Bathrooms at Sleep exhibition focus on luxury and personalisation
If the Sleep exhibition, in 2013, showed the hotel industry was riding the recession, this year specification in bathroom sales seemed to be racing ahead. Crosswater reported large orders being taken on stand. Yet it wasn’t just the scale of the orders that seemed impressive but the quality of the specification too. Designers in the hotel industry seemed to be focused on selecting higher quality bathrooms and demanding greater individualism for their projects, in a bid to attract prospective guests.
Targeting premium projects
And they were amply served by the bathroom industry at Sleep, which showcased a raft of premium products from established exhibitors and newcomers to the show. These included the likes of debutante Toto with its luxury shower WCs, to Ideal Standard which this year demonstrated boutique hotel suites (accessorised by gold swan taps under glass cloches), While the Nigel Coates Studio-designed room, in the Sleep Set area of the show, boasted a huge format bespoke Aquavision TV, which potential guests would be able to use to get online.
Making it personal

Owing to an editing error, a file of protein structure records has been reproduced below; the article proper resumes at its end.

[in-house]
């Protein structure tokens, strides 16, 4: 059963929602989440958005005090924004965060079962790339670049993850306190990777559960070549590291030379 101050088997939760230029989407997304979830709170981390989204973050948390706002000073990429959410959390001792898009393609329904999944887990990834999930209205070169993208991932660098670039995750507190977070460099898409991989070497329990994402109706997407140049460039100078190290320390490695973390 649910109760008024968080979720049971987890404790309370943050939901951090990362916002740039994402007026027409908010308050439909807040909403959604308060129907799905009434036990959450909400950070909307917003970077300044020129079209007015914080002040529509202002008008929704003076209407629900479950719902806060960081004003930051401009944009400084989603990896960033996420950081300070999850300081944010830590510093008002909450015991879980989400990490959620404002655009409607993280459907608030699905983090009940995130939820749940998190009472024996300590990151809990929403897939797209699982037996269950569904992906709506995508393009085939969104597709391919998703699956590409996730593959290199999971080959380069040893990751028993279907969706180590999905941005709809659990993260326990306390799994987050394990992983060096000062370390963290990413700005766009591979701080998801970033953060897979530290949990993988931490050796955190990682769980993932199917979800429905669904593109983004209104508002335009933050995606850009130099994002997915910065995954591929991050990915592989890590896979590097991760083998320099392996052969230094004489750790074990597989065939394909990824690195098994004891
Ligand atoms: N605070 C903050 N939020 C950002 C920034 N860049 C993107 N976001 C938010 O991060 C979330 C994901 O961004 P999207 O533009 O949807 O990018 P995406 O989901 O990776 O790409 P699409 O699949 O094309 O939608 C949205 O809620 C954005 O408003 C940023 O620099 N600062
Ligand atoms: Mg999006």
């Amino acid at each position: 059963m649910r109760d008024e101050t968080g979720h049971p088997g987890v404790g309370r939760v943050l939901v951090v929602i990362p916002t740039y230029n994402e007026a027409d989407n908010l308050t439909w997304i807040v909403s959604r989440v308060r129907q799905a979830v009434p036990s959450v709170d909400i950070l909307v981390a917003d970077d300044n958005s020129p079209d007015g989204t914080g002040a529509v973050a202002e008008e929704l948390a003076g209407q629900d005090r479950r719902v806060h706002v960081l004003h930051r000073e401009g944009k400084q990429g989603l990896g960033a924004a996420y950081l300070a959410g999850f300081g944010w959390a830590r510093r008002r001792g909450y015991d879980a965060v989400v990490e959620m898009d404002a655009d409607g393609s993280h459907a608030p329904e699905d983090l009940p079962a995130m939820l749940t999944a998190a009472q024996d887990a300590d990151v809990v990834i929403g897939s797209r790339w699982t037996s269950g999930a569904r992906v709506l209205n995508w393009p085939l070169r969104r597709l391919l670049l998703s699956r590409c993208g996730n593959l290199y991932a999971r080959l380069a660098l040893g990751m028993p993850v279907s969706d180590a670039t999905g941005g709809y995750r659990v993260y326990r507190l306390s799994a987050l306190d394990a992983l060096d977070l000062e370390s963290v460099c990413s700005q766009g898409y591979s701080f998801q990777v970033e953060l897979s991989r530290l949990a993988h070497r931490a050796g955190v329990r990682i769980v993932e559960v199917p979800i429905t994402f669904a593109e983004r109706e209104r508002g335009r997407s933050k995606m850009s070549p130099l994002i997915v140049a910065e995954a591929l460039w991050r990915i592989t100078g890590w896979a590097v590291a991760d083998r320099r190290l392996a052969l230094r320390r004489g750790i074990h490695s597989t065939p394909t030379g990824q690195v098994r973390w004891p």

And alongside this high-end trend was a move towards personlisation and it was arguably the brassware manufacturers which led the charge. Hansgrohe launched its Antonio Citterio E collection for its designer brand Axor in chrome. But using the company’s Manufaktur Design service it could be specified in 12 finishes from black chrome to rose gold. Dornbracht showed its IMO brassware in a range of finishes, while Crosswater showcased Mike Pro in several metallic finishes, as well as a splash of bold primary coloured shower valves. While Grohe introduced its Individual Service which allows designers to offer taps in any colour, with logo any size adjustment, as required. With all these options, Sleep demonstrated designers are working harder than ever to attract guests with bespoke hotel bathrooms. But it’s going to make the challenge greater for those working in home refurbishments, whose client wants a ‘hotel-style’ bathroom, as there’s no one design to suit all.